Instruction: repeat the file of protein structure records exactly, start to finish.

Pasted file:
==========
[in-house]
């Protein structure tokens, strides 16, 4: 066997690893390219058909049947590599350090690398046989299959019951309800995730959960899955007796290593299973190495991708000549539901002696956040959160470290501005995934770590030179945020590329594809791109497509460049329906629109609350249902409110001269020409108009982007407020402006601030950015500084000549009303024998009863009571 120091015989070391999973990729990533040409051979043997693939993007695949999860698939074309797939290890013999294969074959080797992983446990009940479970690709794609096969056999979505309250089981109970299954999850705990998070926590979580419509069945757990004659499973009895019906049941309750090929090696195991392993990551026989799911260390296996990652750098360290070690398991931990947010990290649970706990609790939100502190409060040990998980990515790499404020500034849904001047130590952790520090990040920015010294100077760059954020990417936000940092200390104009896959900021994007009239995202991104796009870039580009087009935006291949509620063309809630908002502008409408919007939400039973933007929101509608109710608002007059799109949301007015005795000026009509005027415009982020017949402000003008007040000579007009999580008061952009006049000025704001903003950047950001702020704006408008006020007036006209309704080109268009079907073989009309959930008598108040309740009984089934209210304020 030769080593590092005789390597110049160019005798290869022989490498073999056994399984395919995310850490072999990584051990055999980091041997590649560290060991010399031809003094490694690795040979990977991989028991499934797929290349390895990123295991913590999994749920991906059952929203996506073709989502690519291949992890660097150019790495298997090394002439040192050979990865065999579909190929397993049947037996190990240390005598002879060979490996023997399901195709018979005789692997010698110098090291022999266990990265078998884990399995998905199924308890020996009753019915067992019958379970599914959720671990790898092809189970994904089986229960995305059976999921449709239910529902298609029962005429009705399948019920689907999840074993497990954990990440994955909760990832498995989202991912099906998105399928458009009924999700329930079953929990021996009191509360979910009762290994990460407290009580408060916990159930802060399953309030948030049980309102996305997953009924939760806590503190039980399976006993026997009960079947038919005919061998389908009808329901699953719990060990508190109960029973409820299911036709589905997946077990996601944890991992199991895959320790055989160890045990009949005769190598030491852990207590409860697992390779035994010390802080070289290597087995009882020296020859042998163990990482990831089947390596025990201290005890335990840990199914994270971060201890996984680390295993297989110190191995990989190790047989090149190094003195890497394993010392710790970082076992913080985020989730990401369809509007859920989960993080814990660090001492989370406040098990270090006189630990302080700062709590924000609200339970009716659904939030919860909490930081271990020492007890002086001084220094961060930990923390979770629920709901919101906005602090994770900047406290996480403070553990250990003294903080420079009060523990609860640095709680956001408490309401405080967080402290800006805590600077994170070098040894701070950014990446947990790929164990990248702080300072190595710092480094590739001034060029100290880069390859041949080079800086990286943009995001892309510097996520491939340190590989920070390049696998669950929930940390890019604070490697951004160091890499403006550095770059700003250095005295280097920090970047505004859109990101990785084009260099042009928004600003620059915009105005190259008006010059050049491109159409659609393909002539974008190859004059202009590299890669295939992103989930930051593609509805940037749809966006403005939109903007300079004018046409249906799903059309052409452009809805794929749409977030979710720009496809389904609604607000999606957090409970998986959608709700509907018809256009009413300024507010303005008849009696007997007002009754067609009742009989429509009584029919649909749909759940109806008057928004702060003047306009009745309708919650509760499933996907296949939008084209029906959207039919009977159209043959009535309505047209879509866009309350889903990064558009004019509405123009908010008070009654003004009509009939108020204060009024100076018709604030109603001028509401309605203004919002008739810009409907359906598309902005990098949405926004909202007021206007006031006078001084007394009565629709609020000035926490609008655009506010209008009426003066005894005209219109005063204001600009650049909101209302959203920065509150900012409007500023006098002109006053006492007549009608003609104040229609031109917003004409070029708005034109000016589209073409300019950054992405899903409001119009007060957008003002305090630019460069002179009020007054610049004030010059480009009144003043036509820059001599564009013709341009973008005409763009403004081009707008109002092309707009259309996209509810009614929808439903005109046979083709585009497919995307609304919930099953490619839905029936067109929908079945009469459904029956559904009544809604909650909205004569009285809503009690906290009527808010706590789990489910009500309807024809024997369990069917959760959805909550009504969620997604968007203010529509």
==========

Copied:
[in-house]
């Protein structure tokens, strides 16, 4: 066997690893390219058909049947590599350090690398046989299959019951309800995730959960899955007796290593299973190495991708000549539901002696956040959160470290501005995934770590030179945020590329594809791109497509460049329906629109609350249902409110001269020409108009982007407020402006601030950015500084000549009303024998009863009571 120091015989070391999973990729990533040409051979043997693939993007695949999860698939074309797939290890013999294969074959080797992983446990009940479970690709794609096969056999979505309250089981109970299954999850705990998070926590979580419509069945757990004659499973009895019906049941309750090929090696195991392993990551026989799911260390296996990652750098360290070690398991931990947010990290649970706990609790939100502190409060040990998980990515790499404020500034849904001047130590952790520090990040920015010294100077760059954020990417936000940092200390104009896959900021994007009239995202991104796009870039580009087009935006291949509620063309809630908002502008409408919007939400039973933007929101509608109710608002007059799109949301007015005795000026009509005027415009982020017949402000003008007040000579007009999580008061952009006049000025704001903003950047950001702020704006408008006020007036006209309704080109268009079907073989009309959930008598108040309740009984089934209210304020 030769080593590092005789390597110049160019005798290869022989490498073999056994399984395919995310850490072999990584051990055999980091041997590649560290060991010399031809003094490694690795040979990977991989028991499934797929290349390895990123295991913590999994749920991906059952929203996506073709989502690519291949992890660097150019790495298997090394002439040192050979990865065999579909190929397993049947037996190990240390005598002879060979490996023997399901195709018979005789692997010698110098090291022999266990990265078998884990399995998905199924308890020996009753019915067992019958379970599914959720671990790898092809189970994904089986229960995305059976999921449709239910529902298609029962005429009705399948019920689907999840074993497990954990990440994955909760990832498995989202991912099906998105399928458009009924999700329930079953929990021996009191509360979910009762290994990460407290009580408060916990159930802060399953309030948030049980309102996305997953009924939760806590503190039980399976006993026997009960079947038919005919061998389908009808329901699953719990060990508190109960029973409820299911036709589905997946077990996601944890991992199991895959320790055989160890045990009949005769190598030491852990207590409860697992390779035994010390802080070289290597087995009882020296020859042998163990990482990831089947390596025990201290005890335990840990199914994270971060201890996984680390295993297989110190191995990989190790047989090149190094003195890497394993010392710790970082076992913080985020989730990401369809509007859920989960993080814990660090001492989370406040098990270090006189630990302080700062709590924000609200339970009716659904939030919860909490930081271990020492007890002086001084220094961060930990923390979770629920709901919101906005602090994770900047406290996480403070553990250990003294903080420079009060523990609860640095709680956001408490309401405080967080402290800006805590600077994170070098040894701070950014990446947990790929164990990248702080300072190595710092480094590739001034060029100290880069390859041949080079800086990286943009995001892309510097996520491939340190590989920070390049696998669950929930940390890019604070490697951004160091890499403006550095770059700003250095005295280097920090970047505004859109990101990785084009260099042009928004600003620059915009105005190259008006010059050049491109159409659609393909002539974008190859004059202009590299890669295939992103989930930051593609509805940037749809966006403005939109903007300079004018046409249906799903059309052409452009809805794929749409977030979710720009496809389904609604607000999606957090409970998986959608709700509907018809256009009413300024507010303005008849009696007997007002009754067609009742009989429509009584029919649909749909759940109806008057928004702060003047306009009745309708919650509760499933996907296949939008084209029906959207039919009977159209043959009535309505047209879509866009309350889903990064558009004019509405123009908010008070009654003004009509009939108020204060009024100076018709604030109603001028509401309605203004919002008739810009409907359906598309902005990098949405926004909202007021206007006031006078001084007394009565629709609020000035926490609008655009506010209008009426003066005894005209219109005063204001600009650049909101209302959203920065509150900012409007500023006098002109006053006492007549009608003609104040229609031109917003004409070029708005034109000016589209073409300019950054992405899903409001119009007060957008003002305090630019460069002179009020007054610049004030010059480009009144003043036509820059001599564009013709341009973008005409763009403004081009707008109002092309707009259309996209509810009614929808439903005109046979083709585009497919995307609304919930099953490619839905029936067109929908079945009469459904029956559904009544809604909650909205004569009285809503009690906290009527808010706590789990489910009500309807024809024997369990069917959760959805909550009504969620997604968007203010529509």